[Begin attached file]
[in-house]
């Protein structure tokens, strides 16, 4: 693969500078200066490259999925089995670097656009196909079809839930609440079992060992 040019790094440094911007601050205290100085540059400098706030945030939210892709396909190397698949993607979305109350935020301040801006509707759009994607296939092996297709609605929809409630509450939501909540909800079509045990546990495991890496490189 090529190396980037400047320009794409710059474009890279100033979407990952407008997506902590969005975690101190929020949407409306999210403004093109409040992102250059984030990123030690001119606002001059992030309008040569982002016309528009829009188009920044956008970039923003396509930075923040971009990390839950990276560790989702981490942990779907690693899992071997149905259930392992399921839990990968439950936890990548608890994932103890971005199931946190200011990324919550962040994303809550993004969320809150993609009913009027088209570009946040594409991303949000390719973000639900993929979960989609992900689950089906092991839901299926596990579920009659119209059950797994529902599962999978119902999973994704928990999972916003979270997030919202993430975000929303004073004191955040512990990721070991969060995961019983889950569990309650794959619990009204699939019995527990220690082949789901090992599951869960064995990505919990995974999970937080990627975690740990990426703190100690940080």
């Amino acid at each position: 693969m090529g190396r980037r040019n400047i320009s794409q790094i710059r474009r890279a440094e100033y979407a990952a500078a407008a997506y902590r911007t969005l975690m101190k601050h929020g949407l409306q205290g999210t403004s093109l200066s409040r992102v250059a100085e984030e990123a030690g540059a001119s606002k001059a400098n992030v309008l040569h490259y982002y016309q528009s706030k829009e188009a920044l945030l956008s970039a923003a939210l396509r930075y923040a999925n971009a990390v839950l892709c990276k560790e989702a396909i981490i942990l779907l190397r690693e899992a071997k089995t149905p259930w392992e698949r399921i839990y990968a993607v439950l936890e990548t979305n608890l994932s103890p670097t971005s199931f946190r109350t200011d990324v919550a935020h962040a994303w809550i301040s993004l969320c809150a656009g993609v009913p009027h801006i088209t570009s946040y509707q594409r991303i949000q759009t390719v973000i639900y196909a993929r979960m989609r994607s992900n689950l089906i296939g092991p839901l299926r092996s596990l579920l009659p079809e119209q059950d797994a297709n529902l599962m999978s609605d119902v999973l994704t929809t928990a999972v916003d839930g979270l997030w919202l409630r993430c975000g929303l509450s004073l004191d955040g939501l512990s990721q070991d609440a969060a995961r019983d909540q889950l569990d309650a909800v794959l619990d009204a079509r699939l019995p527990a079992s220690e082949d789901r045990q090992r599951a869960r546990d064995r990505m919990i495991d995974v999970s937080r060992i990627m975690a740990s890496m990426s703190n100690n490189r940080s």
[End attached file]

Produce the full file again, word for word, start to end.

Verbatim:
[in-house]
């Protein structure tokens, strides 16, 4: 693969500078200066490259999925089995670097656009196909079809839930609440079992060992 040019790094440094911007601050205290100085540059400098706030945030939210892709396909190397698949993607979305109350935020301040801006509707759009994607296939092996297709609605929809409630509450939501909540909800079509045990546990495991890496490189 090529190396980037400047320009794409710059474009890279100033979407990952407008997506902590969005975690101190929020949407409306999210403004093109409040992102250059984030990123030690001119606002001059992030309008040569982002016309528009829009188009920044956008970039923003396509930075923040971009990390839950990276560790989702981490942990779907690693899992071997149905259930392992399921839990990968439950936890990548608890994932103890971005199931946190200011990324919550962040994303809550993004969320809150993609009913009027088209570009946040594409991303949000390719973000639900993929979960989609992900689950089906092991839901299926596990579920009659119209059950797994529902599962999978119902999973994704928990999972916003979270997030919202993430975000929303004073004191955040512990990721070991969060995961019983889950569990309650794959619990009204699939019995527990220690082949789901090992599951869960064995990505919990995974999970937080990627975690740990990426703190100690940080």
């Amino acid at each position: 693969m090529g190396r980037r040019n400047i320009s794409q790094i710059r474009r890279a440094e100033y979407a990952a500078a407008a997506y902590r911007t969005l975690m101190k601050h929020g949407l409306q205290g999210t403004s093109l200066s409040r992102v250059a100085e984030e990123a030690g540059a001119s606002k001059a400098n992030v309008l040569h490259y982002y016309q528009s706030k829009e188009a920044l945030l956008s970039a923003a939210l396509r930075y923040a999925n971009a990390v839950l892709c990276k560790e989702a396909i981490i942990l779907l190397r690693e899992a071997k089995t149905p259930w392992e698949r399921i839990y990968a993607v439950l936890e990548t979305n608890l994932s103890p670097t971005s199931f946190r109350t200011d990324v919550a935020h962040a994303w809550i301040s993004l969320c809150a656009g993609v009913p009027h801006i088209t570009s946040y509707q594409r991303i949000q759009t390719v973000i639900y196909a993929r979960m989609r994607s992900n689950l089906i296939g092991p839901l299926r092996s596990l579920l009659p079809e119209q059950d797994a297709n529902l599962m999978s609605d119902v999973l994704t929809t928990a999972v916003d839930g979270l997030w919202l409630r993430c975000g929303l509450s004073l004191d955040g939501l512990s990721q070991d609440a969060a995961r019983d909540q889950l569990d309650a909800v794959l619990d009204a079509r699939l019995p527990a079992s220690e082949d789901r045990q090992r599951a869960r546990d064995r990505m919990i495991d995974v999970s937080r060992i990627m975690a740990s890496m990426s703190n100690n490189r940080s």